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Egypt Christians say intolerance grows, close ranks
CAIRO (Reuters) - Minarets and church towers mingle on Cairo's skyline, but tensions mar Egypt's record of religious coexistence and a perception of growing intolerance is leading some Christians to shun their Muslim compatriots.
Amira Helmy, from a middle-class area of the capital, was brought up by a Muslim neighbour after her mother died and attended a state school alongside Muslim children.
"Most of my friends were Muslims. We used to go on outings together and some would call to me from below my house so we could walk to school," recalls Helmy with a smile.
Now a housewife in her 40s, she sends her daughter Christine and son Kirollos to a private Christian school and forbids them from mingling with Muslim children to protect them from insults.
"I do this out of fear for my child. Not because she's a girl. Kirollos is also prohibited from going out with Muslims."
Helmy said she had stopped speaking to most of her Muslim neighbours after one of them called her housekeeper the daughter of a 'blue bone', a pejorative name for Coptic Christians.
Around a tenth of Egypt's 78 million people are Christians, mostly Orthodox Copts -- descendents of Christian communities that founded monasticism in the early centuries after Jesus.
Christians are found in all social strata, from rubbish collectors living in old Cairo graveyards to top businessmen, doctors and government ministers, although Copts say they are under-represented in the security forces and public office.
Official rhetoric after independence in 1952 called for religious unity around the national cause, shown in the slogan "The Crescent and The Cross" often chanted at patriotic events.
"We did not hear of this 'Muslim-Christian' labelling until 15 or 20 years ago when religious slogans arose for political reasons," said Helmy's husband Salah Shafiq, a gold worker.
Christian and Muslim clerics stress sectarian harmony, but communal tensions can erupt into criminality and violence, usually sparked by land disputes or cross-faith relationships.
Such spats could multiply if the state ignores Christian grievances on issues such as an Islam-focused school curriculum and laws making it easier to build mosques than churches.
Some Egyptians blame sectarian intolerance on the media for sensationalising trivial incidents involving religion.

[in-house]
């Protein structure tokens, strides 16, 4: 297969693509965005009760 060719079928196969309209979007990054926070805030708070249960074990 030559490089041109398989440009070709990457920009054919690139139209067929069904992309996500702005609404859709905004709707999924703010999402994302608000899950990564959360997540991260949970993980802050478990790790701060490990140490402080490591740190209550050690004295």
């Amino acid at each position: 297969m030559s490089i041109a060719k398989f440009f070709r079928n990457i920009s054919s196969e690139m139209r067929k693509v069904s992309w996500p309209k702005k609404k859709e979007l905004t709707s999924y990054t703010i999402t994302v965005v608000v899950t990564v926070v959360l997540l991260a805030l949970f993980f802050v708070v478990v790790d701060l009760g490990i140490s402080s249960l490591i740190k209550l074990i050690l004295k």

In July, when a 26-year-old Christian from Upper Egypt fled her priest husband, an image of her veiled like a Muslim woman appeared on the Internet, prompting a fevered media debate over whether she had converted to Islam.
Last month, Pope Shenouda, head of Egypt's Orthodox Church, said on television he regretted any hurt to Muslims over remarks by a Coptic archbishop that some took as an attack on the Koran.
The killing of six Christians in southern Egypt on Coptic Christmas Eve in January may have fuelled fears of religious strife. The persecution of Iraqi Christians by Muslim militants after the U.S.-led invasion of Iraq also provoked unease here.
Yet deaths from religious violence in Egypt remain extremely rare. Most Egyptian Christians say their biggest concerns are discrimination and occasional teasing and insults from Muslim neighbours, especially in poorer neighbourhoods.
"In the streets, I do feel discrimination when a Christian walks by and then a Muslim person says 'May God forgive me' (for the sin I see before me)," said Helmy's daughter Christine.
Shafiq blamed what he called growing Muslim intolerance on economic hardship that prompts its victims to seek a scapegoat. Despite an economic growth rate of near 6 percent, many Egyptians complain the benefits are not trickling down.
"So far, moderate Muslims seem to be the majority but may God protect us because economic conditions are worsening and the fundamentalists are offering people money to join them."
(Reporting by Sarah Mikhail; Editing by Tom Pfeiffer and Alistair Lyon)
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